The news: An experimental covid-19 vaccine being developed by Pfizer and BioNTech provoked immune responses in 45 healthy volunteers, according to a preprint paper on medRXiv. The levels of antibodies were up to 2.8 times the level of those found in patients who have recovered. The study randomly assigned 45 people to get either one of three doses of the vaccine or a placebo. But there were side effects like fatigue, headache, and fever—especially at higher doses. The researchers decided to discontinue with the highest dose, 100 micrograms, after the first round of treatments.
Some caveats required: It’s promising news,but this is the first clinical data on this specific vaccine, and it hasn’t been through the process of peer review yet. Higher antibody levels in patients who’d received the vaccine are a useful proxy for immunity to covid-19, but we don’t yet know for sure that they guarantee immunity. In order to find out, Pfizer will start conducting studies in larger groups of patients, starting this summer. It says its goal is to have 100 million doses of a vaccine available by the end of 2020.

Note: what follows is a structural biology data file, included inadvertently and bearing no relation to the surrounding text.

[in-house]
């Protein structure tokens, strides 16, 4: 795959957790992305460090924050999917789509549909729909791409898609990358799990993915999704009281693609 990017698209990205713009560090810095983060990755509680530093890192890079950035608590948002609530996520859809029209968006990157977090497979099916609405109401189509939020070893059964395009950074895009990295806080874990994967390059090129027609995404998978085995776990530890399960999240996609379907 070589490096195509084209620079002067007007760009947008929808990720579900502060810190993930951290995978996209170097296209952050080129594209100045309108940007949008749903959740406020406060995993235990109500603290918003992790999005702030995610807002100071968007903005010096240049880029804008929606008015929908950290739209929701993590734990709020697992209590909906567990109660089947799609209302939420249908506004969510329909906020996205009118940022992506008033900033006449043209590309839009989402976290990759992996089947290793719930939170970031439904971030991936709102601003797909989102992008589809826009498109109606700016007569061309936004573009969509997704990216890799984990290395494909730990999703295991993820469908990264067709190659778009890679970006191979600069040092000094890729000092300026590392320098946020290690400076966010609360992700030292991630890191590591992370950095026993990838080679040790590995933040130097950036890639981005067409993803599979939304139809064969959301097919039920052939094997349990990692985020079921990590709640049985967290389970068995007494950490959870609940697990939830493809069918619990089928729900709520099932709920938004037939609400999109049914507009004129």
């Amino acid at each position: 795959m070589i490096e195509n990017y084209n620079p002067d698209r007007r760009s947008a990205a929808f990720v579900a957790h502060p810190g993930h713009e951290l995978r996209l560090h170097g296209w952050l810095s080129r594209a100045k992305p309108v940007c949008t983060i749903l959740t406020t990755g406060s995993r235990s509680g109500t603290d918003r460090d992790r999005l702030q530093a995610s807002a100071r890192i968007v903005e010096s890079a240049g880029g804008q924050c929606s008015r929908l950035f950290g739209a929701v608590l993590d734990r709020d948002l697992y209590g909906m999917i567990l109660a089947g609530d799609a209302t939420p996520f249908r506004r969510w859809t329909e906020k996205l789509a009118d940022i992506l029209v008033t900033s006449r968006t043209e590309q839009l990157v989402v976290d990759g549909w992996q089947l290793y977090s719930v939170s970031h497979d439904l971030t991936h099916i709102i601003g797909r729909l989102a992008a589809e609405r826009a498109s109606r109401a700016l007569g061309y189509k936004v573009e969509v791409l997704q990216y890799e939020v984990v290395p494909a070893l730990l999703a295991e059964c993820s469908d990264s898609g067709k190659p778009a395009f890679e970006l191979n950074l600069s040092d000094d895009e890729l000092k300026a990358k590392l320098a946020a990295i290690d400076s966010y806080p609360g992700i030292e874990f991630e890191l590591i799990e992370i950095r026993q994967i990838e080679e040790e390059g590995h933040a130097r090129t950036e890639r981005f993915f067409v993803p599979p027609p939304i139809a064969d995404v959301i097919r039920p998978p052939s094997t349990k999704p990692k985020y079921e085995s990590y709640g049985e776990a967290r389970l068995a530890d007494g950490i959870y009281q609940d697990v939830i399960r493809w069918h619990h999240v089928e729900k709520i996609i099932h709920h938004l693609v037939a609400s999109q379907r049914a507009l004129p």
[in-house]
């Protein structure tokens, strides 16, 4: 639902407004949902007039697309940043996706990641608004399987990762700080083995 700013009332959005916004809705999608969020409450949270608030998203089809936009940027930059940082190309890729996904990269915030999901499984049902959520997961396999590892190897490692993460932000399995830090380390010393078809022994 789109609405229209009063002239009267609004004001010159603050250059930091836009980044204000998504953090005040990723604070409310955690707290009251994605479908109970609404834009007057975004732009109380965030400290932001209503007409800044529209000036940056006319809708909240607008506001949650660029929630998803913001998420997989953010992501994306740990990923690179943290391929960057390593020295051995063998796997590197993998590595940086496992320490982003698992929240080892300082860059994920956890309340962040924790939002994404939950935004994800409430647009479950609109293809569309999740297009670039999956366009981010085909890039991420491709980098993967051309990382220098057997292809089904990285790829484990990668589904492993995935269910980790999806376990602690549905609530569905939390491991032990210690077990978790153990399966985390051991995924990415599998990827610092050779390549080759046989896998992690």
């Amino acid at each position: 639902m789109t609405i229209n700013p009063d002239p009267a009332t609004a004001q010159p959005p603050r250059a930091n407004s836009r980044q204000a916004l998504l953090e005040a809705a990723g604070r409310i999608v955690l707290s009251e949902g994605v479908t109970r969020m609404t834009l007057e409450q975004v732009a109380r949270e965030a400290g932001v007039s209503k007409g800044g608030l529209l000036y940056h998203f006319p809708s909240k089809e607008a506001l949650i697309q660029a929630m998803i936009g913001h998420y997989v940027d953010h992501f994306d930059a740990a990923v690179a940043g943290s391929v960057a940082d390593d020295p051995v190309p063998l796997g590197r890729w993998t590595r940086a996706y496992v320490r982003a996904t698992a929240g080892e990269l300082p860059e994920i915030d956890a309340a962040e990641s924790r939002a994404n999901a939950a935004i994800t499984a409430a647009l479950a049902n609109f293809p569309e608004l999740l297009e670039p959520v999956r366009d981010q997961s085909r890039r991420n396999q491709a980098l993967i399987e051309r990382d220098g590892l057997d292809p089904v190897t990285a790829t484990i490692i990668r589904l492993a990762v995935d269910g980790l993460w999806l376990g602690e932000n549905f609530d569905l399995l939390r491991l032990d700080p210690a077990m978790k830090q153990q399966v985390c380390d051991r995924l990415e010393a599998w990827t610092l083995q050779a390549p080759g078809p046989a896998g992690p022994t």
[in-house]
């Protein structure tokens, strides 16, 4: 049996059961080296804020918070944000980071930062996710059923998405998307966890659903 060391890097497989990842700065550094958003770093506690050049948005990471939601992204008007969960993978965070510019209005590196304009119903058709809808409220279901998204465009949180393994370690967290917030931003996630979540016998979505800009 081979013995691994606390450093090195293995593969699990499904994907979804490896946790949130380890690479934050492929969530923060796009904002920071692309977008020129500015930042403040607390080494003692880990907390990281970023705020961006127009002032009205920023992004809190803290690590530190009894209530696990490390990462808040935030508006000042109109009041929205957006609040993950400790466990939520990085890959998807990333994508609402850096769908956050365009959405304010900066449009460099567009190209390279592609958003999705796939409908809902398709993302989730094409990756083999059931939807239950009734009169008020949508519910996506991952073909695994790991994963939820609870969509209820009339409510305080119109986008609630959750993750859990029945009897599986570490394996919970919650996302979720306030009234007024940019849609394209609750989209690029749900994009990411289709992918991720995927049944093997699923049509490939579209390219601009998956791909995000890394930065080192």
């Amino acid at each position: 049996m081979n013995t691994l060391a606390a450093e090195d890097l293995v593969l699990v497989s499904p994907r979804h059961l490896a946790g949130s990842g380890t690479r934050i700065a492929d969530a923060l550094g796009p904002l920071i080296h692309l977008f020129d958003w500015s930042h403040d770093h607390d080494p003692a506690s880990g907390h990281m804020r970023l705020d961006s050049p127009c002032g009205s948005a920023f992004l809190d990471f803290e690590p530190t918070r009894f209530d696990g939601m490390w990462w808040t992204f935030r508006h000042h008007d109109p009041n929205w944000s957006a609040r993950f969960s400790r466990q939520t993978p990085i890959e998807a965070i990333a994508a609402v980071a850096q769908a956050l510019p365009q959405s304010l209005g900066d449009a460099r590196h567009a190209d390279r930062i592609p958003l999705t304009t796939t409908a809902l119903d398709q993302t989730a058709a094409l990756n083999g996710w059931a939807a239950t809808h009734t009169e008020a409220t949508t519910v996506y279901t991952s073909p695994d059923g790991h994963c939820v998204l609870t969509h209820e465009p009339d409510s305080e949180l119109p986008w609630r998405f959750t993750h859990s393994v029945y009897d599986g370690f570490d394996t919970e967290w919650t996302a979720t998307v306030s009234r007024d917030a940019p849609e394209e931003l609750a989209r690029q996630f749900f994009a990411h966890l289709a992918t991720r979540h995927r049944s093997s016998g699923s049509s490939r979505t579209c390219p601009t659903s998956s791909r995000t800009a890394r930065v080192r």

A common approach: Pfizer is using the same experimental technique as Moderna, one of the other pharmaceutical companies developing a vaccine. Both vaccines are designed to provoke an immune response against the coronavirus through its messenger RNA, the genetic instructions that tell the virus how to replicate inside the host. The method could provide a rapid way to develop a vaccine, but it’s yet to lead to a licensed one for sale. Currently, 178 vaccines are in various stages of development; 17 are now going through clinical trials.